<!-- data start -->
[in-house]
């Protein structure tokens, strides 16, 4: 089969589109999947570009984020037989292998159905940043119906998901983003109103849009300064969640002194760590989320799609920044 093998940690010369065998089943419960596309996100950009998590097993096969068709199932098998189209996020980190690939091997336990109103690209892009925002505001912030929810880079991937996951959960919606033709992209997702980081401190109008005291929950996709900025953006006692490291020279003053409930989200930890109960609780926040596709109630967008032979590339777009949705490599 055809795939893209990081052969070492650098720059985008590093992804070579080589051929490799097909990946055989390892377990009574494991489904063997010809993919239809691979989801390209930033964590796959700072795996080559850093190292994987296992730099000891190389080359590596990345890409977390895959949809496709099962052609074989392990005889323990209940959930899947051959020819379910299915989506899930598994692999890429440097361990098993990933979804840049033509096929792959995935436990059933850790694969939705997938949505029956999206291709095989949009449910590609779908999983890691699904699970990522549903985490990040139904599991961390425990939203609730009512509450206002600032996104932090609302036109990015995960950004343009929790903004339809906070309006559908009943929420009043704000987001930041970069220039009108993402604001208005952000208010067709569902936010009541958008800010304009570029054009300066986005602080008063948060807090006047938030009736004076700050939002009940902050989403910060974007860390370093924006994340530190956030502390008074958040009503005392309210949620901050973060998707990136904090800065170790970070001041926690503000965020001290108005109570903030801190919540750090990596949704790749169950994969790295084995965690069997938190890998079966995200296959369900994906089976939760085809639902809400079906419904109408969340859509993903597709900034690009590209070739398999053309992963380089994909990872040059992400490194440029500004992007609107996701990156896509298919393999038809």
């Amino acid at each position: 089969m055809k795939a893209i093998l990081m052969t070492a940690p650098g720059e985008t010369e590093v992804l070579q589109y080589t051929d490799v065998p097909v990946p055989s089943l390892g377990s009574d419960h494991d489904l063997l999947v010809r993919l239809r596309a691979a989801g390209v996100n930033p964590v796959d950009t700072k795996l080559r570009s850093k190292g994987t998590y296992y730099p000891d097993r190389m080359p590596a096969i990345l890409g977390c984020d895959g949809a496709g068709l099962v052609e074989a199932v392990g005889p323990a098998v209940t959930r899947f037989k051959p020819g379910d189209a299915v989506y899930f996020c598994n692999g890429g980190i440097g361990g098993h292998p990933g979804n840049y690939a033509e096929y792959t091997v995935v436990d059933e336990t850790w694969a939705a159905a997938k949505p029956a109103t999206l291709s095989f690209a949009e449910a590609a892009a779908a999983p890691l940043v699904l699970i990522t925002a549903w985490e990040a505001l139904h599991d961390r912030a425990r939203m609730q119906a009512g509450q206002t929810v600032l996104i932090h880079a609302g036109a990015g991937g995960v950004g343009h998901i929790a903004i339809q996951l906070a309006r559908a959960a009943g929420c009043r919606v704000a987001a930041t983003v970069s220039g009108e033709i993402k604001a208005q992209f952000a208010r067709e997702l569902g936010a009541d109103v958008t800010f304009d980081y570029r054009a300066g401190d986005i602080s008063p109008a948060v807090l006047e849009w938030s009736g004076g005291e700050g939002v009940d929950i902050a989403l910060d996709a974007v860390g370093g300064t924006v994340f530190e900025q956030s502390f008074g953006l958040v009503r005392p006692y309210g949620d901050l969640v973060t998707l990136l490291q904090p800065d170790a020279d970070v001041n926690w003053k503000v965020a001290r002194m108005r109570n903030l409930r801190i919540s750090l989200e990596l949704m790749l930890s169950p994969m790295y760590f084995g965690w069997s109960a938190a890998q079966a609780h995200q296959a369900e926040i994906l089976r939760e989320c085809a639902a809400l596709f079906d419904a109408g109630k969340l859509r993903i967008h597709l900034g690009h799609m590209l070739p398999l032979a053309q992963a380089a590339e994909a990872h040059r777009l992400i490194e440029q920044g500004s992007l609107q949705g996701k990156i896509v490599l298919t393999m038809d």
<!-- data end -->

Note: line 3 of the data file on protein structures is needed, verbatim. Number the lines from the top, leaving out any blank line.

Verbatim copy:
């Amino acid at each position: 089969m055809k795939a893209i093998l990081m052969t070492a940690p650098g720059e985008t010369e590093v992804l070579q589109y080589t051929d490799v065998p097909v990946p055989s089943l390892g377990s009574d419960h494991d489904l063997l999947v010809r993919l239809r596309a691979a989801g390209v996100n930033p964590v796959d950009t700072k795996l080559r570009s850093k190292g994987t998590y296992y730099p000891d097993r190389m080359p590596a096969i990345l890409g977390c984020d895959g949809a496709g068709l099962v052609e074989a199932v392990g005889p323990a098998v209940t959930r899947f037989k051959p020819g379910d189209a299915v989506y899930f996020c598994n692999g890429g980190i440097g361990g098993h292998p990933g979804n840049y690939a033509e096929y792959t091997v995935v436990d059933e336990t850790w694969a939705a159905a997938k949505p029956a109103t999206l291709s095989f690209a949009e449910a590609a892009a779908a999983p890691l940043v699904l699970i990522t925002a549903w985490e990040a505001l139904h599991d961390r912030a425990r939203m609730q119906a009512g509450q206002t929810v600032l996104i932090h880079a609302g036109a990015g991937g995960v950004g343009h998901i929790a903004i339809q996951l906070a309006r559908a959960a009943g929420c009043r919606v704000a987001a930041t983003v970069s220039g009108e033709i993402k604001a208005q992209f952000a208010r067709e997702l569902g936010a009541d109103v958008t800010f304009d980081y570029r054009a300066g401190d986005i602080s008063p109008a948060v807090l006047e849009w938030s009736g004076g005291e700050g939002v009940d929950i902050a989403l910060d996709a974007v860390g370093g300064t924006v994340f530190e900025q956030s502390f008074g953006l958040v009503r005392p006692y309210g949620d901050l969640v973060t998707l990136l490291q904090p800065d170790a020279d970070v001041n926690w003053k503000v965020a001290r002194m108005r109570n903030l409930r801190i919540s750090l989200e990596l949704m790749l930890s169950p994969m790295y760590f084995g965690w069997s109960a938190a890998q079966a609780h995200q296959a369900e926040i994906l089976r939760e989320c085809a639902a809400l596709f079906d419904a109408g109630k969340l859509r993903i967008h597709l900034g690009h799609m590209l070739p398999l032979a053309q992963a380089a590339e994909a990872h040059r777009l992400i490194e440029q920044g500004s992007l609107q949705g996701k990156i896509v490599l298919t393999m038809d």